It was now Carolyn’s turn to blush, and she became tongue-tied as well.  “I’m so sorry.  I didn’t mean to – – – .   Ah, I’ve always had a big mouth.  Just ignore me” she said.  She then got up and began to fuss with plates and the dishwasher and almost dropped the coffee pot.  Carolyn’s agitation surprised Charlie and brought him out of his funk.

“It’s all right” Charlie said.  “Really, it is.  I’m slow at getting used to talking about this but I have actually started to do so a little.  I’ve appreciated your kind words and love your coffee.  It would be OK with me if we hit the reset button and go back to you saying what good work I do.”  Charlie smiled at his own attempt to lighten the moment and was pleasantly surprised to see that he had been successful.  Carolyn settled down and finished her impromptu kitchen chores quickly.  She then walked back to the table and sat down.  “OK”  she said.  “Reset.”

Carolyn breathed a deep sign, and then sat for a moment collecting her thoughts.  At length she said “There’s something else that I would like to discuss with you though, and I hope that I haven’t mucked things up so much that it gets in the way.  I picked this house up on the cheap because I like the location and, frankly, it’s what I could afford.  It definitely needs work though, as you could tell from the bathroom.  This kitchen,” Carolyn nodded towards that room with her head, “needs help too, possibly more even than the bathroom did.  I’m not sure of exactly what, but it needs something.  A lot of something!  I have some ideas but I would be interested in your thoughts.  Maybe, if we make a plan that I like, you could fit it into your schedule?”

Charlie thought about that for no more than a minute.  “I don’t really have much of a schedule.  Because of my – situation – I have not been all that engaged.  Yeah, I think that I might be able to put something together; share a few ideas with you.  One thing though, and I’m a little embarrassed to say it.  I’m going to be raising my labor cost a little, I think.  I’ve been pretty close to the bone for a long time and I think that I should bump it up.  It won’t be much, but I think I should.”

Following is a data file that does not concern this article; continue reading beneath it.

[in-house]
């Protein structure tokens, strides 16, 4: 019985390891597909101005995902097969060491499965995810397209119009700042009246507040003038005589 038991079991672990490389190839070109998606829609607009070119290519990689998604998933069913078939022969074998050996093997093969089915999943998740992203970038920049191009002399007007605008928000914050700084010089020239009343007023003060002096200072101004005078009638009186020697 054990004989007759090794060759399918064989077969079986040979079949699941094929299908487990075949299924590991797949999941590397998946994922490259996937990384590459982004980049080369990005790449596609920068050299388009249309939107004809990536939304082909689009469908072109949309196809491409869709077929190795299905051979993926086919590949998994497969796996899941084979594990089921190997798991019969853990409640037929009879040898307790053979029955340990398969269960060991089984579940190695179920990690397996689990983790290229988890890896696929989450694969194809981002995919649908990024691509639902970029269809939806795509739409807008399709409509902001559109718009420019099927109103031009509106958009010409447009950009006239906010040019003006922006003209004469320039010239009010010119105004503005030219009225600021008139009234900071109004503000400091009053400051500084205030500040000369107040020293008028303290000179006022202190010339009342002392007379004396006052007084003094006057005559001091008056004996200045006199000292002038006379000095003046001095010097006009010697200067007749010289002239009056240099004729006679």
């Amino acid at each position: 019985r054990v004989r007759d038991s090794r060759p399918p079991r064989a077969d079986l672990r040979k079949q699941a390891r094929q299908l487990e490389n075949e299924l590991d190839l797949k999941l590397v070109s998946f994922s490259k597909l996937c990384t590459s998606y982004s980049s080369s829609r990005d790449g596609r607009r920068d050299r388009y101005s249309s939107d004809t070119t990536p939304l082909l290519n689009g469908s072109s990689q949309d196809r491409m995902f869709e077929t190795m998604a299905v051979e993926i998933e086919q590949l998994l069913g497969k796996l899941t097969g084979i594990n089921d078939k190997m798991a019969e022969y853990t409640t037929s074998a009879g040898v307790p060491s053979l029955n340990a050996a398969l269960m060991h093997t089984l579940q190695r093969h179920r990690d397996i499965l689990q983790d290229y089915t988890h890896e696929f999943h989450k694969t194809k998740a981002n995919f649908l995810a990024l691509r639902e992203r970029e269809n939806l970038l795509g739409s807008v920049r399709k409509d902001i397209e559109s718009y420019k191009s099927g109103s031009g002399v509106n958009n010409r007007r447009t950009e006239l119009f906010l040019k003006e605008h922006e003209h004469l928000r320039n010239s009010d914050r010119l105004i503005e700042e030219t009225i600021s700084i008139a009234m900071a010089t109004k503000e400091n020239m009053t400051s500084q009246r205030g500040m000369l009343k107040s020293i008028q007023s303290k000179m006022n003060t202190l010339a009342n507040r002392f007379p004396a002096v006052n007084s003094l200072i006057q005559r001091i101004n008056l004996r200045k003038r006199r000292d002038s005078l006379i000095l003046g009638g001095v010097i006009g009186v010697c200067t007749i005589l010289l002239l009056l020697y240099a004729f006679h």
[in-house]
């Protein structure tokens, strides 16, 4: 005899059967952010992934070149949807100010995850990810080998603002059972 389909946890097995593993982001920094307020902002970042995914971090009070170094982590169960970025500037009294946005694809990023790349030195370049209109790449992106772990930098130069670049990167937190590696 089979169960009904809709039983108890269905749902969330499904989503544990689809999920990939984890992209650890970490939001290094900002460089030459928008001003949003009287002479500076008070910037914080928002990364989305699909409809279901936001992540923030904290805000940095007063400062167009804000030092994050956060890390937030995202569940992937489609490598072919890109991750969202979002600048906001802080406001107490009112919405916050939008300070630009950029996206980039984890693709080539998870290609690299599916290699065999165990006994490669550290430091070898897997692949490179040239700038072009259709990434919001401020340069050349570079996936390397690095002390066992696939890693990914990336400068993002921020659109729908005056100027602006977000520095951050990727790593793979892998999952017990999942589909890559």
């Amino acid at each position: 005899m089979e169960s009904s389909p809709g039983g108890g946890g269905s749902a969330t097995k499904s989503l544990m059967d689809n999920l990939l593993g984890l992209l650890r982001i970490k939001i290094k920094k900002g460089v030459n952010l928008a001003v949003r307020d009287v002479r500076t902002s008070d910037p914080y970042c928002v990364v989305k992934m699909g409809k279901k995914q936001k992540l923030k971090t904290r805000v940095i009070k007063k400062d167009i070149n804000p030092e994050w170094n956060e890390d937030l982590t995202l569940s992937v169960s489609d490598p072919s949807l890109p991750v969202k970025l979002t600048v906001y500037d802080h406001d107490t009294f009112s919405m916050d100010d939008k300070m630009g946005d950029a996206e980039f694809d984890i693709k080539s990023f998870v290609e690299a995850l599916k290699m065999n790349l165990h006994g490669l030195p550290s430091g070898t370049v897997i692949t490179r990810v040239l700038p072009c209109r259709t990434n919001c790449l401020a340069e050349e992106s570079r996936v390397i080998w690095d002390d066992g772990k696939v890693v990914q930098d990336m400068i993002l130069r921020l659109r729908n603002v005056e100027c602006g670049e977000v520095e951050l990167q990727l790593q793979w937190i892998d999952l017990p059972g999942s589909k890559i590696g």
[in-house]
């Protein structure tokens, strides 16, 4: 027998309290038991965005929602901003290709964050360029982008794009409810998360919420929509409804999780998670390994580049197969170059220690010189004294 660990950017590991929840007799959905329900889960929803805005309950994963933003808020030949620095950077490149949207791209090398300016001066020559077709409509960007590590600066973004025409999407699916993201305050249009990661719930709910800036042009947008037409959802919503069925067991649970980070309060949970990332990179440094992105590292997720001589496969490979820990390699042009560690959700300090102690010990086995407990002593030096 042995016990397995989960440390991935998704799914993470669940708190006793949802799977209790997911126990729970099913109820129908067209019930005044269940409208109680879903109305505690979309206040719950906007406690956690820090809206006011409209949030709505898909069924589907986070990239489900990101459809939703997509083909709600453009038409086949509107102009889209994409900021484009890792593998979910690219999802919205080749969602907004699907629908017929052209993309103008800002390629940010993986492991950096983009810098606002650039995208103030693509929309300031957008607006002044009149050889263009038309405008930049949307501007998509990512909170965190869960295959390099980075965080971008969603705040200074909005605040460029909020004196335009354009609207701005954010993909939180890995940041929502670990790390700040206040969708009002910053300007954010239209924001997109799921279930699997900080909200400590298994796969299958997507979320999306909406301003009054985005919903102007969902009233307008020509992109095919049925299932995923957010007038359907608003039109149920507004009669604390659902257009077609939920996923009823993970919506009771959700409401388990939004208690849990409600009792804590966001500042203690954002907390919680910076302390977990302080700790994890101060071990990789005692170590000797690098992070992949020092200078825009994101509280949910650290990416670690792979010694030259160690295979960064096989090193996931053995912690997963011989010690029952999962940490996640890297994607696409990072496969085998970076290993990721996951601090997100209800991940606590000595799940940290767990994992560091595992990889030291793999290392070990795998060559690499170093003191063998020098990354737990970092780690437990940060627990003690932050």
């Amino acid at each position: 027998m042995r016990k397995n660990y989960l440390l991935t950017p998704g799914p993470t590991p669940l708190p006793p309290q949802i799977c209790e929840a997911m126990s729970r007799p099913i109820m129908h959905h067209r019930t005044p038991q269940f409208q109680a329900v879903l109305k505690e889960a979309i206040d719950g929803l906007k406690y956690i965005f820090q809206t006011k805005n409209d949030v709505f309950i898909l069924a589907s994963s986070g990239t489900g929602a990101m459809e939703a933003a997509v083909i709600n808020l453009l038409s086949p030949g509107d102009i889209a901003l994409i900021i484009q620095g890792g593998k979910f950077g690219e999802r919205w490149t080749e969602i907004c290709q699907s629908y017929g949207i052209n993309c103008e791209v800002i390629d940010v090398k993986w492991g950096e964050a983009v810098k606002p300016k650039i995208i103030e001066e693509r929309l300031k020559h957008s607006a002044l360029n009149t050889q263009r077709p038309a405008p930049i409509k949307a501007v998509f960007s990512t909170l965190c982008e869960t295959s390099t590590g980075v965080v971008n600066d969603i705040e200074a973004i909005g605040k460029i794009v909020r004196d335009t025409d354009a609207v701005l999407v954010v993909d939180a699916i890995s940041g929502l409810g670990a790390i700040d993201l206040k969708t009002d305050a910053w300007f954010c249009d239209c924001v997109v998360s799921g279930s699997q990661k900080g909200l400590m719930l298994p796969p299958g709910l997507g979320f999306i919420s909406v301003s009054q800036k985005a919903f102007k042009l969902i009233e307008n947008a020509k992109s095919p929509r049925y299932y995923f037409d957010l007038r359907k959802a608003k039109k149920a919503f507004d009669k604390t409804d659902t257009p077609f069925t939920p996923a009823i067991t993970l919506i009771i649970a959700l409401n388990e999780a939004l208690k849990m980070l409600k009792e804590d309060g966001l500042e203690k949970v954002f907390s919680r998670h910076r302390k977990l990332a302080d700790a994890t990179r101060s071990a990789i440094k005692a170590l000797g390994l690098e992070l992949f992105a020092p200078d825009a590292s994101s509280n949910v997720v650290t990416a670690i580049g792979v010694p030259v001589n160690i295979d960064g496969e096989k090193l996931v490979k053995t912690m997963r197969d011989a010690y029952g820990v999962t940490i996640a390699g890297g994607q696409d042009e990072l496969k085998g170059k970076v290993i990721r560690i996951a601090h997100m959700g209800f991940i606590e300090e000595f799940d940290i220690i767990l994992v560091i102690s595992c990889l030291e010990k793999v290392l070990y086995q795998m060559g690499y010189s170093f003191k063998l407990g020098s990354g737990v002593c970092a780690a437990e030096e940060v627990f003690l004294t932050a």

“I think you should too” Carolyn replied.  When Al told me your rates I almost didn’t call you.  I never trust the low bid; it’s usually low for a good reason.  I’m not rich,” Carolyn smiled at that.  ‘Not yet anyway.  But I believe in fair value, and you do better work than what I’m paying you for on the bath.  And speaking of that, will you accept more for that job?  I feel like I should be wearing a mask if I’m going to be robbing you.”

Charlie thought about that.  He really could use the money.  Ultimately however he decided against it.  “No, but thank you for the offer.  A deal is a deal, and I’ll keep my end.  Maybe, if we come up with a kitchen plan however, I could draw an advance?”

“Deal” Carolyn said.  “Now I have a lot of T’s to cross for my client that I saw today.  Would it be alright if I sketch out what I have in mind tonight and share it with you tomorrow?”

“That would be fine” Charlie replied.  When I finish today I’ll take a few measurements and pictures on my phone.  I’ll draw up some ideas and we’ll see what we can do.”

“Excellent!” Carolyn said.  She gave a little wiggle in her chair, and then quickly regained her composure.  “Then I’ll let you get back to work.  I think the air’s cleared out in the bathroom.”  They both laughed at that and then went back to their respective occupations.

Charlie took his measurements and pictures that afternoon after wrapping up work for the day.  He felt certain that he could finish the tile tomorrow, and the new shower door would arrive then or the next day.  Charlie felt the old construction rhythm returning as his tape measure stretched and then snapped back, and in his mind he saw a new kitchen take shape.  He wanted to discuss details with Carolyn right then and there, but she had sequestered herself in her office and had only emerged from there once to make a cup of tea.  At length Charlie knocked on her door.

“I’m going now” he announced when she opened the door.  “I have all that I need to work with for now.  I’ll bring some drawings tomorrow.”  Carolyn smiled and said that she looked forward to seeing them, but he could see that she was thinking about her work.  “Must be a big deal” he thought, “or a big cluster bang.  I hope this doesn’t fall through.  I really would like to do a kitchen and I could use the money.”

Charlie waved good bye and said that he would lock the door behind him.  Once he got to the cab of his truck Charlie leaned back on the bench seat and blew out a long breath.  The prospect of Carolyn’s job was exciting; it would be the largest job that he had done since the divorce.  The increased pay would be a good thing too.  Yes, the day had turned out better than he had imagined it would when he woke up that morning.  Charlie thought about Jack, Stevie and Maureen, and although the thoughts reminded him of sadness they did not plunge him back into despair.  “Fine” Charlie thought.  “I’ll keep it that way, for now at least.  I’ll let their memories rest for the time being.”

And then Charlie’s mind turned to the garden.  Walt would almost certainly be there.  “Shit” Charlie thought.  “I think he lives there.”  Rachael might be there too, although it was a little early for her.  Charlie continued to debate his next move as he pulled from the curb and headed to the busy main street a few blocks away.